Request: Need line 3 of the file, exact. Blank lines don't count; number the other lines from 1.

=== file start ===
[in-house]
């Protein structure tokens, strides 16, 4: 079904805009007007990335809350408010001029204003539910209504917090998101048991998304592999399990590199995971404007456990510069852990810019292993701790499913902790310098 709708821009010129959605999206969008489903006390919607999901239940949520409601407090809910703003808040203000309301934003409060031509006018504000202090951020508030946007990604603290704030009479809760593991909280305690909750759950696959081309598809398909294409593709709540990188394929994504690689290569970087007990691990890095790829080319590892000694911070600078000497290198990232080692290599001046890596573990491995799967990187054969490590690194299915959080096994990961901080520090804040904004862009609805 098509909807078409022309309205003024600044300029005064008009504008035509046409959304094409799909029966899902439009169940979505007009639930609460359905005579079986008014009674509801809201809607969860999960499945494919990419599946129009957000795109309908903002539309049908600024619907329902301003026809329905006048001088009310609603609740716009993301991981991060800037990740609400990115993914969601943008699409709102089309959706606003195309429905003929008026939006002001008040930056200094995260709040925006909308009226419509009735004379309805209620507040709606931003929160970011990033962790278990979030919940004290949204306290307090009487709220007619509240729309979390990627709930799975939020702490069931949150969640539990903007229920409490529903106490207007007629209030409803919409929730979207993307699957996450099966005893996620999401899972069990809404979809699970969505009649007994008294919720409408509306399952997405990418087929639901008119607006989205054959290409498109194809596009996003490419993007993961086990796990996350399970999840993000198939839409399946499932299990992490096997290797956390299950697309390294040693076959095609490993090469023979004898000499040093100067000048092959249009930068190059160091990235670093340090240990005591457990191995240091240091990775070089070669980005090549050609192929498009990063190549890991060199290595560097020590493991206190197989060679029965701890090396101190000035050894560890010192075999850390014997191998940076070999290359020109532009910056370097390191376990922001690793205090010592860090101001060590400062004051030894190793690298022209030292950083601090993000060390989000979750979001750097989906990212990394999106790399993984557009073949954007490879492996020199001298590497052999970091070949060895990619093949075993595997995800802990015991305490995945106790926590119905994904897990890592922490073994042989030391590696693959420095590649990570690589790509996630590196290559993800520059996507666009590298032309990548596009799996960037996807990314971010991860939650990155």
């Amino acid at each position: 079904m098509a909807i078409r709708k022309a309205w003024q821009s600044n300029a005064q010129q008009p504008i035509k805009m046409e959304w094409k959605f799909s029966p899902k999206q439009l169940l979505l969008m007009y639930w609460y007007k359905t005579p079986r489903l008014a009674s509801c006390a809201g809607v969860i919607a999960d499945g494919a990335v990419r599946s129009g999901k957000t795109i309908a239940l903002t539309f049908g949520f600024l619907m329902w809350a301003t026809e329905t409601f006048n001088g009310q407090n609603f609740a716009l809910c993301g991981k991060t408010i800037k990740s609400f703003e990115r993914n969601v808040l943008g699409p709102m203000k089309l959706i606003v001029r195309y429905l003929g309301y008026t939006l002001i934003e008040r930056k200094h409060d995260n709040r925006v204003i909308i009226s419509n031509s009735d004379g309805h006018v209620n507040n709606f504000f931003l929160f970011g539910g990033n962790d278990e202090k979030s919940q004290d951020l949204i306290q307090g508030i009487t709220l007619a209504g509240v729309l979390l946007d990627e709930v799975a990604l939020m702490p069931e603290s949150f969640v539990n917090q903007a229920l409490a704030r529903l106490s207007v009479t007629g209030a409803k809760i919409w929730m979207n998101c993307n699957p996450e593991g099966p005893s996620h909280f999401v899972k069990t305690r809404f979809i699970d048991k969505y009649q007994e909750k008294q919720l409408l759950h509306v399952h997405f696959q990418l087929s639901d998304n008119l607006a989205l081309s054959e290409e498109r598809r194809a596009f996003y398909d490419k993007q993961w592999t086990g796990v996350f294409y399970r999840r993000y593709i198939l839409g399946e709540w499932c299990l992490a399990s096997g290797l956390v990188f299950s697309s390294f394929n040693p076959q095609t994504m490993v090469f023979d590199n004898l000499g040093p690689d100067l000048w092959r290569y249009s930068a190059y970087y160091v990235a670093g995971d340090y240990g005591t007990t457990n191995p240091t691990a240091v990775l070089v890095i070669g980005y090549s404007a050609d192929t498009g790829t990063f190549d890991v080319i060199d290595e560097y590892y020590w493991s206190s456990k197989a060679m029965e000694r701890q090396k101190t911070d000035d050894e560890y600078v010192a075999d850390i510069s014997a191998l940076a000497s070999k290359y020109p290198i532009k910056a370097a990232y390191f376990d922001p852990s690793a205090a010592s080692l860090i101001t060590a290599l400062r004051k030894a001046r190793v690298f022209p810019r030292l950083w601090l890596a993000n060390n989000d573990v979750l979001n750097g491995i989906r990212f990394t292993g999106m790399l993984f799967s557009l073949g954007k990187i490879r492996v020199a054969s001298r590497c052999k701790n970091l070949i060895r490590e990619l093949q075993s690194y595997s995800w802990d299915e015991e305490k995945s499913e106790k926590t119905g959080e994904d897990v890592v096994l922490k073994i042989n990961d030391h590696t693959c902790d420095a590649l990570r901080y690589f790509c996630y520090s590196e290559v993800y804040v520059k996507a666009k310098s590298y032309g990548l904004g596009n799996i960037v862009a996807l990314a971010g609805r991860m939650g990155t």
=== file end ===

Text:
């Amino acid at each position: 079904m098509a909807i078409r709708k022309a309205w003024q821009s600044n300029a005064q010129q008009p504008i035509k805009m046409e959304w094409k959605f799909s029966p899902k999206q439009l169940l979505l969008m007009y639930w609460y007007k359905t005579p079986r489903l008014a009674s509801c006390a809201g809607v969860i919607a999960d499945g494919a990335v990419r599946s129009g999901k957000t795109i309908a239940l903002t539309f049908g949520f600024l619907m329902w809350a301003t026809e329905t409601f006048n001088g009310q407090n609603f609740a716009l809910c993301g991981k991060t408010i800037k990740s609400f703003e990115r993914n969601v808040l943008g699409p709102m203000k089309l959706i606003v001029r195309y429905l003929g309301y008026t939006l002001i934003e008040r930056k200094h409060d995260n709040r925006v204003i909308i009226s419509n031509s009735d004379g309805h006018v209620n507040n709606f504000f931003l929160f970011g539910g990033n962790d278990e202090k979030s919940q004290d951020l949204i306290q307090g508030i009487t709220l007619a209504g509240v729309l979390l946007d990627e709930v799975a990604l939020m702490p069931e603290s949150f969640v539990n917090q903007a229920l409490a704030r529903l106490s207007v009479t007629g209030a409803k809760i919409w929730m979207n998101c993307n699957p996450e593991g099966p005893s996620h909280f999401v899972k069990t305690r809404f979809i699970d048991k969505y009649q007994e909750k008294q919720l409408l759950h509306v399952h997405f696959q990418l087929s639901d998304n008119l607006a989205l081309s054959e290409e498109r598809r194809a596009f996003y398909d490419k993007q993961w592999t086990g796990v996350f294409y399970r999840r993000y593709i198939l839409g399946e709540w499932c299990l992490a399990s096997g290797l956390v990188f299950s697309s390294f394929n040693p076959q095609t994504m490993v090469f023979d590199n004898l000499g040093p690689d100067l000048w092959r290569y249009s930068a190059y970087y160091v990235a670093g995971d340090y240990g005591t007990t457990n191995p240091t691990a240091v990775l070089v890095i070669g980005y090549s404007a050609d192929t498009g790829t990063f190549d890991v080319i060199d290595e560097y590892y020590w493991s206190s456990k197989a060679m029965e000694r701890q090396k101190t911070d000035d050894e560890y600078v010192a075999d850390i510069s014997a191998l940076a000497s070999k290359y020109p290198i532009k910056a370097a990232y390191f376990d922001p852990s690793a205090a010592s080692l860090i101001t060590a290599l400062r004051k030894a001046r190793v690298f022209p810019r030292l950083w601090l890596a993000n060390n989000d573990v979750l979001n750097g491995i989906r990212f990394t292993g999106m790399l993984f799967s557009l073949g954007k990187i490879r492996v020199a054969s001298r590497c052999k701790n970091l070949i060895r490590e990619l093949q075993s690194y595997s995800w802990d299915e015991e305490k995945s499913e106790k926590t119905g959080e994904d897990v890592v096994l922490k073994i042989n990961d030391h590696t693959c902790d420095a590649l990570r901080y690589f790509c996630y520090s590196e290559v993800y804040v520059k996507a666009k310098s590298y032309g990548l904004g596009n799996i960037v862009a996807l990314a971010g609805r991860m939650g990155t």